Denegars thoughts



The barman catches your eye as you walk in through the door. The inn is smoky today with the blue smoke of the fire curling up and almost obscuring the carefully carved wooden ceiling. The barman gestures towards the end of the bar, furthest from the door and in a more private area. There is a hobbit sitting there on a tall stool with his feet dangling some way off the floor and a mug of beer in his hand. As you watch The hobbit takes a long pull from his mug and carefully places the, now presumably empty tankard in amongst a growing forest of tankards before gesturing to a pretty bar maid. There is a pack next to the bar with an unstrung bow and quiver of arrows carefully wrapped in an oil skin propped up against the bar next to him.

“He came in a couple of hours ago,” says the barman, “Didn’t say anything but just ordered a drink and sat at the end of the bar. Never seen him like this if you follow me, normally he comes in, dishes out some of his pipeweed and sits by the fire, with a tankard of course, to listen to some of the tales that are floating around. But today,” the barman shakes his head with a look of concern “I dunno, maybe it’s nothin’ I know what you adventurin’ types are like. But he’s drunk an awful lot, not that I’m complainin’ mark you, wouldn’t want you to think I was complainin’, he’s almost doubled the nights take by himself, but, I remember him falling over after Renkosi gave him some of the “induction” brew and I always thought he didn’t have a head for it.”

“Forgive me sir, forgive me, but I my mouth runs off with me if I’m not careful. Forget me own head if it wasn’t screwed on, or so me wife keeps telling me. It’s just that he’s drunk upwards of sixteen halves now, and still seems to be stone cold sober. The only thing I’ve seen in him is that he’s talking with a bit of exaggerated care and his movements are very….careful if you follow me?

What was that?

No Sir, he’s not caused any trouble, not started an fights or anything like that, it’s just been a while since I’ve seen anyone, being on such a quest to get so utterly drunk before.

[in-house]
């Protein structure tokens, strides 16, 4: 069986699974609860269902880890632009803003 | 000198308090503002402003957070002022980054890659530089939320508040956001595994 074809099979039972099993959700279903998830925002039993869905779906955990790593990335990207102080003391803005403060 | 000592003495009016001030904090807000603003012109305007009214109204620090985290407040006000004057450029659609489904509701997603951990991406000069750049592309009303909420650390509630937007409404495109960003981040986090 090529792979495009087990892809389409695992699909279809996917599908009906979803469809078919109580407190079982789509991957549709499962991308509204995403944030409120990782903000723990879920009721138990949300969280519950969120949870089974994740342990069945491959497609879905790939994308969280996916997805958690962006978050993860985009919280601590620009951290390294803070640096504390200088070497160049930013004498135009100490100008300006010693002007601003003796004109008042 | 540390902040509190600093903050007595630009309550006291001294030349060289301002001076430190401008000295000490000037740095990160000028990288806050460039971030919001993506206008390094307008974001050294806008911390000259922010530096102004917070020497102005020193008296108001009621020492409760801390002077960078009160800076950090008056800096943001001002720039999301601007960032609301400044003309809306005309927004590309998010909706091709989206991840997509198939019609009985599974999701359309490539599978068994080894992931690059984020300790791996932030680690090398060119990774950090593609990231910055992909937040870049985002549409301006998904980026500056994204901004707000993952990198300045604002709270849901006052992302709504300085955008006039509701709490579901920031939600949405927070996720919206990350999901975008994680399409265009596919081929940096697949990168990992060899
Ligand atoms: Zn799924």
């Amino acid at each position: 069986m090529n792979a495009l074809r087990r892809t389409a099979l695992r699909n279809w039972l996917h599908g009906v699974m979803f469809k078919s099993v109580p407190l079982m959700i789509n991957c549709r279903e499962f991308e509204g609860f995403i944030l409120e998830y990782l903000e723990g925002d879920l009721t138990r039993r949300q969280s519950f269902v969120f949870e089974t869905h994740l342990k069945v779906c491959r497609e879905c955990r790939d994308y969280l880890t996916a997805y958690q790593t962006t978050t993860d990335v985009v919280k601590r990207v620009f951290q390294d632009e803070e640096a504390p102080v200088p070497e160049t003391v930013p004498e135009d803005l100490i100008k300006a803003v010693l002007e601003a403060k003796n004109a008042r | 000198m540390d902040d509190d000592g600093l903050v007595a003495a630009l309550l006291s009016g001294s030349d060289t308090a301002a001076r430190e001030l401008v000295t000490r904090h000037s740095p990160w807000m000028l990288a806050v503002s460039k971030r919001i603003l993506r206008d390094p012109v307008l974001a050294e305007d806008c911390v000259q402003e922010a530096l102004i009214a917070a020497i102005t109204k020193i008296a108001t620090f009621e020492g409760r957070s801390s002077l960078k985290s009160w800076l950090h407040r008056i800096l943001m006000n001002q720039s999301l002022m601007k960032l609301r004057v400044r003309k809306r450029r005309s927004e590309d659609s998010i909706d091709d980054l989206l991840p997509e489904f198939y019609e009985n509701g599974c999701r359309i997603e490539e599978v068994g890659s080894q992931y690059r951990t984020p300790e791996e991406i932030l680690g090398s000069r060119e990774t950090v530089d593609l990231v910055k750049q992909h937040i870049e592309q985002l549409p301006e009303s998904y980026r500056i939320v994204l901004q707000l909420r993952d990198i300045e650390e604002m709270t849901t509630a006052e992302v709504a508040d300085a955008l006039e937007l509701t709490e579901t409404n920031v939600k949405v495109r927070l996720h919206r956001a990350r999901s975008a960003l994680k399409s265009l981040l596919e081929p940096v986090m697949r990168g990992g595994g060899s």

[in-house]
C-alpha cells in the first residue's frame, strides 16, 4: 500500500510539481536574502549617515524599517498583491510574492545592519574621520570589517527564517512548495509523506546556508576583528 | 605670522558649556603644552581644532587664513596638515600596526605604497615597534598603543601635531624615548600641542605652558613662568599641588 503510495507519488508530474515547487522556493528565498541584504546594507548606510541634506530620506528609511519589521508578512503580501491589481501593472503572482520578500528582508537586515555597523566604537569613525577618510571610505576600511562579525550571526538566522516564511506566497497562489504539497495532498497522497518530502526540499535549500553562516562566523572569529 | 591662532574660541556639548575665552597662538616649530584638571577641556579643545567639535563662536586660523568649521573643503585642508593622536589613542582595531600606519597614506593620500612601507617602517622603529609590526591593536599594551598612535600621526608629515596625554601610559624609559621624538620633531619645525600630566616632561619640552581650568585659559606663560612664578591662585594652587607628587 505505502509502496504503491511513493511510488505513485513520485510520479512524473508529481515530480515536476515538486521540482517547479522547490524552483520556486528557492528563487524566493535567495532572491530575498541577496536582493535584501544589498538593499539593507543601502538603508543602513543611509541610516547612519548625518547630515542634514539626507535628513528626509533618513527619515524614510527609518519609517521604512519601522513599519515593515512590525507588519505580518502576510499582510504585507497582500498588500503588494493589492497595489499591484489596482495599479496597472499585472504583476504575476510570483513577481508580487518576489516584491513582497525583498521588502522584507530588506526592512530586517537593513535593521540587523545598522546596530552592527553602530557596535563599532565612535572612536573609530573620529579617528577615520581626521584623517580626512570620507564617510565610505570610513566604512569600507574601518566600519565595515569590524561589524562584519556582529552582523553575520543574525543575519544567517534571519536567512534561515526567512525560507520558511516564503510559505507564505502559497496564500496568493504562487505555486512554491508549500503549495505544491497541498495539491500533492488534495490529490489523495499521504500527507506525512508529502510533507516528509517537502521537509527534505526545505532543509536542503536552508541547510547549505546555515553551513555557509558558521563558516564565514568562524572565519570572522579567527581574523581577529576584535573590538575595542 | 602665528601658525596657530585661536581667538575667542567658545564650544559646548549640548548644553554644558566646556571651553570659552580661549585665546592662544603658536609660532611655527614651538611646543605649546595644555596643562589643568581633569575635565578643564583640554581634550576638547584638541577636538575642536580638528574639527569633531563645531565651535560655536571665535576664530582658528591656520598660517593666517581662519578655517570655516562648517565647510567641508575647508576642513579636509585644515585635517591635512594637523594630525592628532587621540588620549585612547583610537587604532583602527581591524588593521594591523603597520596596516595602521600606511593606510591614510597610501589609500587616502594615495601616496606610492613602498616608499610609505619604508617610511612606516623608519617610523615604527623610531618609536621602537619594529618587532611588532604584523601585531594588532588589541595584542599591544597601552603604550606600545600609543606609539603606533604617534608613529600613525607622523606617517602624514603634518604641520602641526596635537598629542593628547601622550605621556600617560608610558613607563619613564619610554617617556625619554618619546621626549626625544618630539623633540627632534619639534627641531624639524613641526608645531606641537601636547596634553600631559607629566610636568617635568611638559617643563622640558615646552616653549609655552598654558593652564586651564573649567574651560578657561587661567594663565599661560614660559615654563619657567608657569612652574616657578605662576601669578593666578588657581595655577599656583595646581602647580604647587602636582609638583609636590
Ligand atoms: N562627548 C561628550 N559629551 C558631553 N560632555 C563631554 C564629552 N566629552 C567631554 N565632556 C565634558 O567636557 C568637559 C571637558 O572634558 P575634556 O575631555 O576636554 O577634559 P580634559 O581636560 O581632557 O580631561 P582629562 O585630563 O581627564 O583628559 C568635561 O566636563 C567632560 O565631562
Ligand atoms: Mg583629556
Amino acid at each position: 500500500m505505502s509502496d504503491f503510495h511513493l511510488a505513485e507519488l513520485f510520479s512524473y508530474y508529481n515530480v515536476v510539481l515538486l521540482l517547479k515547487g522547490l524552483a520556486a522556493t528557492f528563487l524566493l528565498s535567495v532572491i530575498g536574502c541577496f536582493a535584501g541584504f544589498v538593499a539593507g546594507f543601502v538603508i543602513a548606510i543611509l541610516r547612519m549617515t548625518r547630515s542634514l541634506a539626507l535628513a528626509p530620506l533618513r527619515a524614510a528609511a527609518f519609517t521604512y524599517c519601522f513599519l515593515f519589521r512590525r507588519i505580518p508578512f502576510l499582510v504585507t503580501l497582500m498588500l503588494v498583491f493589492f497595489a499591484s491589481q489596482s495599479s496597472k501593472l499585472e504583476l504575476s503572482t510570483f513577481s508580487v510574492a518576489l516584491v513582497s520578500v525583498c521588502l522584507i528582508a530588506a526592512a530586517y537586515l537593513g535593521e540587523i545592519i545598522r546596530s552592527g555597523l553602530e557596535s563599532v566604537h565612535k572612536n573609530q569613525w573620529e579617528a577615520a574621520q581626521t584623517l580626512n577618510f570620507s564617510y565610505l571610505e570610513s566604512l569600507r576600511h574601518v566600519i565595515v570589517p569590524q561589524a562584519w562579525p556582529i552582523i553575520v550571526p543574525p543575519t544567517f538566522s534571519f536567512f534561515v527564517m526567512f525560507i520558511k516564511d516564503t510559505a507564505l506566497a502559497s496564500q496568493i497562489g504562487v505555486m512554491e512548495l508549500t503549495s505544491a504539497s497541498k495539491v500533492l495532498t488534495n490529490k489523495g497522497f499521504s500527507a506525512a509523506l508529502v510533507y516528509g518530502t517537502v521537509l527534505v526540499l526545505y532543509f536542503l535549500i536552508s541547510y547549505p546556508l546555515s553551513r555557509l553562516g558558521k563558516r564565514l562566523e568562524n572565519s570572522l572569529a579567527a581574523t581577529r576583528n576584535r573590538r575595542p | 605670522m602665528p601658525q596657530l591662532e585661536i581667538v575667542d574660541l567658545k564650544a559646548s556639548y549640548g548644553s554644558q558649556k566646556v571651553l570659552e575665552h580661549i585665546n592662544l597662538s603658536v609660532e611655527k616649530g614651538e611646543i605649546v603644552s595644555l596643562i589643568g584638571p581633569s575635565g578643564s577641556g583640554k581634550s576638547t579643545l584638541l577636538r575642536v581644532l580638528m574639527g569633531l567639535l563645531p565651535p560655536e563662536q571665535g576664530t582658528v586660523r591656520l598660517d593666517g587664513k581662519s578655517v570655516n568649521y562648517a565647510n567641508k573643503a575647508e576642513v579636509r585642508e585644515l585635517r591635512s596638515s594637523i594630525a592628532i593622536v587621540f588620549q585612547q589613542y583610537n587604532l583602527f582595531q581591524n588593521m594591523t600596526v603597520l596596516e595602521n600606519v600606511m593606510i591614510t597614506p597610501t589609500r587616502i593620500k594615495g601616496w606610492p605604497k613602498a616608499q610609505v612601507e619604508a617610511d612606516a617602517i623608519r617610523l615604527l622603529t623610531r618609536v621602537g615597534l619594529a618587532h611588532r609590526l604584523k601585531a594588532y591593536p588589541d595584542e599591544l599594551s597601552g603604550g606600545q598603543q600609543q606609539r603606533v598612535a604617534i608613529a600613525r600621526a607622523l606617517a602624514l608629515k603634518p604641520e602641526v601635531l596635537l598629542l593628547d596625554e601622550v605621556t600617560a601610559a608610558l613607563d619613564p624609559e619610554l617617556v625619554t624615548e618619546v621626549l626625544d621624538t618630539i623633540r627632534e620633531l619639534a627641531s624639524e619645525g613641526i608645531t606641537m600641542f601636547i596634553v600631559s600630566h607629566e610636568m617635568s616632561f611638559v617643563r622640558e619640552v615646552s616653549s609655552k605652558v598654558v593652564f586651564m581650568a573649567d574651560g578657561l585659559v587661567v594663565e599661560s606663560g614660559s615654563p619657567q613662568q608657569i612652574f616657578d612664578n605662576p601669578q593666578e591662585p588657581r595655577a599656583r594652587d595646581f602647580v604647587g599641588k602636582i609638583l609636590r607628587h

Thank you sir, I’ll leave it in your capable hands.

No sir, I call every customer sir, regardless of whether they’re male or a girl.”

During the conversation the hobbit has finished his drink and has ordered another. Seeing you approach he climbs down off his stool, bows and pulls over another stool before climbing back onto his own, with a sigh.

“Thank goodness,” he says. “If there is one thing I absolutely despise, it’s drinking alone,” he waves to attract the barmaids attention, holding up two fingers and then carefully counting out some money to pay.

“My name’s Denegar,” he says “I’m sorry if we’ve been introduced before but I’ve met so few people that I find it best to introduce myself again anyway just to be sure that people haven’t forgotten me. Also,” he says waving his hands in front of his face “I’m a little drunk and am having some difficulty focusing.”

He is speaking slowly carefully biting off each word and taking care that no single syllable is missed.

There is a long pause as the two of you drink your drinks in silence.

“You know something,” he says after a while, still speaking carefully “I’ve always wanted to be a bounder. As far back as I can remember. My old dad was a bounder and his dad was before him as well. I’m told that my ancestor was one of the first bounders called up to tread the bounds and that he trod the borders of the shire when doing so still meant more than just delivering the mail and carrying grain. Back when you carried a club, and knew how to use it.

I remember dad telling me stories about what it was like to be a bounder, about how he’d spent his days sleeping under stars, travelling down to Woodhall and up to Needlehole, meeting Dwarves and Elves, chasing off Big people poachers. He would spend whole evenings with my brother sat on the stool nest to us and me on his lap when we were young telling of his adventures and later, when we were older, about how important it was that the bounders continue the great and noble tradition of “beating the bounds” and how very proud he would be if we, his sons would continue in his footsteps.”

Denegar sighs and frowns at his empty tankard and stares at it mournfully until the barmaid refills it in return for some more money.

“So what was I to do? I liked the look of a bow that was available down the market, and went off in search of rabbits that were disrupting the crops and foxes that would be stealing the chickens from the hatchery. Imagine, if you will the sight of a young hobbit, not yet in his tweens, creeping through the weeds and trying ineffectually to be quiet. I must have cut a truly ridiculous figure, but my father was full of praise and being about as impressionable as a small ball of slightly warm wax, I lapped it up.